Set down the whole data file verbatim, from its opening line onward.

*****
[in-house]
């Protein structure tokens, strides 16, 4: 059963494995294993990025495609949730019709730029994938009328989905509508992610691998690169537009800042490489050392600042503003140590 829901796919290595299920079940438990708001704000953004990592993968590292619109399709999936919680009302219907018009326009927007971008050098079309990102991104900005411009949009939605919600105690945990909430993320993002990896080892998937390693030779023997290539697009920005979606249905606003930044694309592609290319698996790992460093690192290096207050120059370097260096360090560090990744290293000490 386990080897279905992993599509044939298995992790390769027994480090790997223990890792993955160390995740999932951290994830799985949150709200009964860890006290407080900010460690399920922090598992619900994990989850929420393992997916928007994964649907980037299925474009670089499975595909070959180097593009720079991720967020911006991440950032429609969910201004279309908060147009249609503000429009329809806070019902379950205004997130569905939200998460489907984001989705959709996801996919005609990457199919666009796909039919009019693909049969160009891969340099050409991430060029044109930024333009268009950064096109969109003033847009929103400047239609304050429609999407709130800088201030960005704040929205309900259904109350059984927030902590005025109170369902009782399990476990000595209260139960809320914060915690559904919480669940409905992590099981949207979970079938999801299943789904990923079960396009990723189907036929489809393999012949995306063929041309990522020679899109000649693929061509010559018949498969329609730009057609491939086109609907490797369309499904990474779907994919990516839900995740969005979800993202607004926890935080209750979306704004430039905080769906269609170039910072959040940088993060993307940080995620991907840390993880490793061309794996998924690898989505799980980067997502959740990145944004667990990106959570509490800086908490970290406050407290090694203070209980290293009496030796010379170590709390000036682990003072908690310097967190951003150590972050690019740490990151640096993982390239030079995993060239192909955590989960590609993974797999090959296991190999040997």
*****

[in-house]
């Protein structure tokens, strides 16, 4: 059963494995294993990025495609949730019709730029994938009328989905509508992610691998690169537009800042490489050392600042503003140590 829901796919290595299920079940438990708001704000953004990592993968590292619109399709999936919680009302219907018009326009927007971008050098079309990102991104900005411009949009939605919600105690945990909430993320993002990896080892998937390693030779023997290539697009920005979606249905606003930044694309592609290319698996790992460093690192290096207050120059370097260096360090560090990744290293000490 386990080897279905992993599509044939298995992790390769027994480090790997223990890792993955160390995740999932951290994830799985949150709200009964860890006290407080900010460690399920922090598992619900994990989850929420393992997916928007994964649907980037299925474009670089499975595909070959180097593009720079991720967020911006991440950032429609969910201004279309908060147009249609503000429009329809806070019902379950205004997130569905939200998460489907984001989705959709996801996919005609990457199919666009796909039919009019693909049969160009891969340099050409991430060029044109930024333009268009950064096109969109003033847009929103400047239609304050429609999407709130800088201030960005704040929205309900259904109350059984927030902590005025109170369902009782399990476990000595209260139960809320914060915690559904919480669940409905992590099981949207979970079938999801299943789904990923079960396009990723189907036929489809393999012949995306063929041309990522020679899109000649693929061509010559018949498969329609730009057609491939086109609907490797369309499904990474779907994919990516839900995740969005979800993202607004926890935080209750979306704004430039905080769906269609170039910072959040940088993060993307940080995620991907840390993880490793061309794996998924690898989505799980980067997502959740990145944004667990990106959570509490800086908490970290406050407290090694203070209980290293009496030796010379170590709390000036682990003072908690310097967190951003150590972050690019740490990151640096993982390239030079995993060239192909955590989960590609993974797999090959296991190999040997």